The first horses are said to have arrived in Australia in 1788 from South Africa.
They were a mixture of Dutch, Barb, Arabian and Spanish blood.
They were poor specimens with large heads, straight shoulders and poor feet,
though they were fairly tough and courageous.
Horses were then imported from Europe, mainly Thoroughbreds, Arabs and Anglo-Arabs.
The earlier hacks were much improved by the subsequent crossings with these imported horses
and they were used for transport and on the outbacks until World War I when thousands were
rounded up for cavalry mounts. They made exceptionally talented cavalry horses, with their calm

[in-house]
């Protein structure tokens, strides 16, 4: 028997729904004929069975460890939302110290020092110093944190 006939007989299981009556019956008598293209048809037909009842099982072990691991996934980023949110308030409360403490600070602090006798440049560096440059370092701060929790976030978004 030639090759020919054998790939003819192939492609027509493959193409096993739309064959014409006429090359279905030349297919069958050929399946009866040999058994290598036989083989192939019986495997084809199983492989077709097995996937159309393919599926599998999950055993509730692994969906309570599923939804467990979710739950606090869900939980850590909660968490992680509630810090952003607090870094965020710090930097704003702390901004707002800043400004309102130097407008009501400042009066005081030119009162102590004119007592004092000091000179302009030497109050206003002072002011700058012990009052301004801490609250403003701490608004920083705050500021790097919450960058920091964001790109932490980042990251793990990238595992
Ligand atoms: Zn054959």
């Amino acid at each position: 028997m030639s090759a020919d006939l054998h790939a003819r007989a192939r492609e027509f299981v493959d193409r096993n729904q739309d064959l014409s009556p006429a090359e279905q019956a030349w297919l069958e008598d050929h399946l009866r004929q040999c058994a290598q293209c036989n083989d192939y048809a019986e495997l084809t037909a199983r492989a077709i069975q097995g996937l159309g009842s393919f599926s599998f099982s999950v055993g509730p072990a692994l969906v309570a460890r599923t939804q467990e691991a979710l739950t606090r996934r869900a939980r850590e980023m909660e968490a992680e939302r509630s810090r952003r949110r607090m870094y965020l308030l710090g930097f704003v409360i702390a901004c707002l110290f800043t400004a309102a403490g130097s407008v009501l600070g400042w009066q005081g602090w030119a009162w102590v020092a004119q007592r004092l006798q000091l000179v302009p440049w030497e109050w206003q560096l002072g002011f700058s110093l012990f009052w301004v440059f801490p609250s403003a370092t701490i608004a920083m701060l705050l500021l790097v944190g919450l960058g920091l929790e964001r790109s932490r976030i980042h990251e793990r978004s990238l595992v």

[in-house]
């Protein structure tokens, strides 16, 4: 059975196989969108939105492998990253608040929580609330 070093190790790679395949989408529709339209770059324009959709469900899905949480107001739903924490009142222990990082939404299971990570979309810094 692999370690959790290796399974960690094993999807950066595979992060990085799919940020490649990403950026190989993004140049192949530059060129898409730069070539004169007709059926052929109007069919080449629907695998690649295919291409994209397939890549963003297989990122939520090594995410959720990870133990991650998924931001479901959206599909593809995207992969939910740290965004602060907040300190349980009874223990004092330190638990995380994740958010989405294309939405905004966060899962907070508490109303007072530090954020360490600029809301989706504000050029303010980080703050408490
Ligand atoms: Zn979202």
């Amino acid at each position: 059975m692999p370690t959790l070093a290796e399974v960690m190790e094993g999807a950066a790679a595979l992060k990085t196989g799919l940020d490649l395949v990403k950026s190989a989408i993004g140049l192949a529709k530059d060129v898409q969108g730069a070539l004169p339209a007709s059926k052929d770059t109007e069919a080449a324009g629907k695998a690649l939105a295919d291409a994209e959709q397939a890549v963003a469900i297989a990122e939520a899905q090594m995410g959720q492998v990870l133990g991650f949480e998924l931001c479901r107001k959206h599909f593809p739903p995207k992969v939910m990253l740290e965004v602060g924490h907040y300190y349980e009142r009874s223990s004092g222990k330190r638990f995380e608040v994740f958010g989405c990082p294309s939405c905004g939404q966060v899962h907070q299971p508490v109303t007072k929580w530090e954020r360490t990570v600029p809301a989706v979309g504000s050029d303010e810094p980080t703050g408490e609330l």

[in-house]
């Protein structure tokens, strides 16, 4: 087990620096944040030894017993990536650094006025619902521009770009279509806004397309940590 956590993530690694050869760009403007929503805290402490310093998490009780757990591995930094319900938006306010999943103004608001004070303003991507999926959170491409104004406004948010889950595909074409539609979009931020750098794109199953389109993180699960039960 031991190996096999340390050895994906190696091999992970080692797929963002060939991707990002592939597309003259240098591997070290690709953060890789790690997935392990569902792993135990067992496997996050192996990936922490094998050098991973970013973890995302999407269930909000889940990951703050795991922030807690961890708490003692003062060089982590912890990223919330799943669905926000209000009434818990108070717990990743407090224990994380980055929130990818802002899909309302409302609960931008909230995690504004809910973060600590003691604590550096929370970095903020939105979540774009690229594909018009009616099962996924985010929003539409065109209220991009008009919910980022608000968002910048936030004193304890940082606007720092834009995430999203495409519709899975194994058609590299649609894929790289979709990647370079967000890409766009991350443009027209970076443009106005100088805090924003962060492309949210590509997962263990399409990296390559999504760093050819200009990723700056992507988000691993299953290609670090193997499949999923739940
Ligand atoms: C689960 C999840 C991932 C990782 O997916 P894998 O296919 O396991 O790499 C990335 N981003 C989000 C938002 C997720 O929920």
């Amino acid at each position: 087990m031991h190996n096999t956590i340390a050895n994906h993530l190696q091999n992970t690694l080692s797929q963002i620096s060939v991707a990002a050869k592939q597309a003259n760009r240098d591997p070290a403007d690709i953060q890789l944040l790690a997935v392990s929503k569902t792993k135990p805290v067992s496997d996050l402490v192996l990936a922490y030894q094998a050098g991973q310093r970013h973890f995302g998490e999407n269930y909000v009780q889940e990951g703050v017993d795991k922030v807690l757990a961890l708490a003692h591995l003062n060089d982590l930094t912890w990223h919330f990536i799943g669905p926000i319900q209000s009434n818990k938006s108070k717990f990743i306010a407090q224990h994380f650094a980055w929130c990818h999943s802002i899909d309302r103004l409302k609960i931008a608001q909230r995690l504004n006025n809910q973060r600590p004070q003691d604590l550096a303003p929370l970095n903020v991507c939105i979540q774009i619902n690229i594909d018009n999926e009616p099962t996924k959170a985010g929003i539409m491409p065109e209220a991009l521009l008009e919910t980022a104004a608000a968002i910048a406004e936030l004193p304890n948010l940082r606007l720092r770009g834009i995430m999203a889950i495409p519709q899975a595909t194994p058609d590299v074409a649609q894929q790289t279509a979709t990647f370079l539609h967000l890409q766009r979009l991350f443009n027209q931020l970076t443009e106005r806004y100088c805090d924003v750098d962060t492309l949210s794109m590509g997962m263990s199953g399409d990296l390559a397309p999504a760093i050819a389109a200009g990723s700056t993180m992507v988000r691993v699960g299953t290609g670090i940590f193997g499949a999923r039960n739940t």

and amiable temperament coupled with their speed and stamina. After World War I the numbers of
Walers dropped considerably and after World War II the name Waler was replaced by the Australian
It stands between 15 to 16.3h.h. and may be any solid colour it is a good general purpose saddle horse with a thoroughbred appearance. The conformation varies considerably, though it is a quality riding horse with good sound limbs and feet. The present day stock horse has been influenced by several breeds other than Thoroughbred and Arab Quarter Horse, various ponies and heavy breeds such as the Clydesdale and Suffolk Punch have all been imported into Australia and it is more than likely that some were out crossed to these breeds. It is used for cattle herding, taking part in rodeos, general riding and as a competition horse.